As the Agudah letter notes, even with the reduction of the hours, “the core problem with the guidance remains: it empowers the state to make curriculum decisions about which subjects must be taught in Yeshivos and Bais Yaakovs, how long they must be taught, and how many hours of the day must be taken away from Limudei Kodesh in order to accommodate these requirements. This is a grave threat to our mesorah.”
This is because a conflict arises when one considers a situation where the definition of a fully functional adult differs between the parent and the State, particularly in religious matters. Where the state sees several hours of daily secular studies as integral to nurturing a young child, an Orthodox Jewish parent believes a much stronger focus needs to made on Torah studies, with secular studies being supplementary.
The second issue of the government encroaching on school curriculum is that it opens the door for the government to decide on which subjects are important to be taught to children. Perspectives on abortion rights, evolution, the definition of marriage, biology, along with other ideas, may suddenly be made part of the curriculum while many Jewish parents feel that it is they who should impart their own ideas and perspectives on these matters to their children without outside influence.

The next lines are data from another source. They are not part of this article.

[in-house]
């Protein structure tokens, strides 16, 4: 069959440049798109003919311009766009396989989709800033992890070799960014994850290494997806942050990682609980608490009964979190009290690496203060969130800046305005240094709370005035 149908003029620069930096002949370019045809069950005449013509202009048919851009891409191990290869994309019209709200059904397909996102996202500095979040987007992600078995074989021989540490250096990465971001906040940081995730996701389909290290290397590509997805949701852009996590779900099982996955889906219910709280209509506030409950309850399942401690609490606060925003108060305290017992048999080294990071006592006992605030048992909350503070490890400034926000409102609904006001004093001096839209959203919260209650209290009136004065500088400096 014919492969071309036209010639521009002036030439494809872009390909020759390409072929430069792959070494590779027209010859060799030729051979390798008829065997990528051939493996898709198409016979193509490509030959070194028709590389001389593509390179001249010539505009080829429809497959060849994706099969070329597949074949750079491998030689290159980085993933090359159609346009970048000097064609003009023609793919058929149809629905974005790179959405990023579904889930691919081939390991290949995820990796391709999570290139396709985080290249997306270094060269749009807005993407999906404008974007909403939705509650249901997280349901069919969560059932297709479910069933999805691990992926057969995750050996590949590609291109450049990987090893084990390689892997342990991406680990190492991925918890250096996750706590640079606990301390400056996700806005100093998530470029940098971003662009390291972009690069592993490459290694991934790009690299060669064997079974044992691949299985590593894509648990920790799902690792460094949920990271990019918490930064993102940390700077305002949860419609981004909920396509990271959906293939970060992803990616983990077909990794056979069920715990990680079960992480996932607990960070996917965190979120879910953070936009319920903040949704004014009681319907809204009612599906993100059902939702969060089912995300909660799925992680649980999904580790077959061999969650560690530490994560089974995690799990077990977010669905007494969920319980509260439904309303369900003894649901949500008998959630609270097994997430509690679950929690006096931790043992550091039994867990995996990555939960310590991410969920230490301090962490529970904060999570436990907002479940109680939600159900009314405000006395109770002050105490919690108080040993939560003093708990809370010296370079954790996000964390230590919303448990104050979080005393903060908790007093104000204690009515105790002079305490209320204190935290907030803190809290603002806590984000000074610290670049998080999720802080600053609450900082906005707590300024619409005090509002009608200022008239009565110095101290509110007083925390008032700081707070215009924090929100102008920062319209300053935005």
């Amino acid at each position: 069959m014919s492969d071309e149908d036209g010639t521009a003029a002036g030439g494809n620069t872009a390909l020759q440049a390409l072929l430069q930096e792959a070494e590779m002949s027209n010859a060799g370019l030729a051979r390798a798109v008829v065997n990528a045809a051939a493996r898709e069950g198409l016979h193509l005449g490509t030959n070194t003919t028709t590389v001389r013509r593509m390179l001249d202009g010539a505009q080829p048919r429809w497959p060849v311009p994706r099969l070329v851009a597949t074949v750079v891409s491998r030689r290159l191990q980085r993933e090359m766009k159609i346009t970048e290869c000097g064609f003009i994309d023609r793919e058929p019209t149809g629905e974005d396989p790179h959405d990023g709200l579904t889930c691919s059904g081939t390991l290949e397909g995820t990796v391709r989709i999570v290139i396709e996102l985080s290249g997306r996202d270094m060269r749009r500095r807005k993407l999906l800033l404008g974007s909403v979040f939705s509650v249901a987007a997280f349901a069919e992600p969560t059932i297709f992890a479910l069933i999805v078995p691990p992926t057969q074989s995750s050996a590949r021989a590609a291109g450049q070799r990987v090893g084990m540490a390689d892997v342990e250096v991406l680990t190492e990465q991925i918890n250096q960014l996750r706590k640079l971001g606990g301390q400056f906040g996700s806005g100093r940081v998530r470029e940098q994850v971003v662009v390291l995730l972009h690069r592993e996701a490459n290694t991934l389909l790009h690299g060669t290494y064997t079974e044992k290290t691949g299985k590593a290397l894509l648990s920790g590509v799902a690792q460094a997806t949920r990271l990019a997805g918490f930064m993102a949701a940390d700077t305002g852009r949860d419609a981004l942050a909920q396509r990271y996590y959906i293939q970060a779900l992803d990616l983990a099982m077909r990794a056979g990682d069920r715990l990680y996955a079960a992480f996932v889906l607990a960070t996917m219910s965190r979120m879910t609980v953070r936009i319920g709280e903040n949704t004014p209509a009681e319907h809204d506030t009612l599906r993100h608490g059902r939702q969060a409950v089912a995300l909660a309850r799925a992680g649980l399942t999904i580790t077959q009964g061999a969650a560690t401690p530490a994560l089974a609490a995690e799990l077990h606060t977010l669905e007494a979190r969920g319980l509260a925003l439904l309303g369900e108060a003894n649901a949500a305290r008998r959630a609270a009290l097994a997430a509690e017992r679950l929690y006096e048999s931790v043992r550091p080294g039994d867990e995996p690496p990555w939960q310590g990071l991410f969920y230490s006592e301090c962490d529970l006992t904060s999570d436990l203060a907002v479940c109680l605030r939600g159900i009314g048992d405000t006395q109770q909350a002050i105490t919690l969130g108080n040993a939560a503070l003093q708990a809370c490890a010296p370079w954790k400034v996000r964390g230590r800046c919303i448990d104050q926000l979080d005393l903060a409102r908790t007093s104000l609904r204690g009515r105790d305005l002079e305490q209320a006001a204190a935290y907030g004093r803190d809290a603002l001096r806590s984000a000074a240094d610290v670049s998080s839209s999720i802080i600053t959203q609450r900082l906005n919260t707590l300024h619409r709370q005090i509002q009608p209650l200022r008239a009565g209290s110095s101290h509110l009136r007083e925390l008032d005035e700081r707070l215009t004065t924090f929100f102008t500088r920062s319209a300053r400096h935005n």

To summarize, the government needs to find way to make sure children are being educated in a way that will allow them to be successful as adults. While they cannot impose any educational goals on schools without violating the individual’s rights to choose how to raise their children, there clearly must be be some guidelines in place. Otherwise a parent may decide their child should sit a home and twiddle their thumbs for an education and that is clearly unacceptable.
So how do we decide what’s more important between the right of the government to educate and the right of parents to choose their child’s education? This is the conundrum facing our askonim and the officials in Albany and it will be up to them to figure out how to strike a balance that is satisfactory to both the State and the parents.
(Footnote: A question that is constantly brought up is how can schools take money from the government for education but then tell the government to keep their noses out the school.
The answer is that the government isn’t giving money for education per se. The money given is strictly for busing and for attendance, i.e, for making sure the student who claim to be in the school are actually showing up. The fact that this money is earmarked for these schools is because they are, in fact, schools.
So the issue isn’t the money. If the money were to be withdrawn from the school it would mean the government decided this institution isn’t a school and any student in attendance needs to find a new school in order to be compliant with the law.
If there was a way to not take this money while still being considered a school legally the crisis would be merely a financial one, that would require more fundraisers not more askonus. So to be clear, this isn’t a financial issue it is a legal issue.)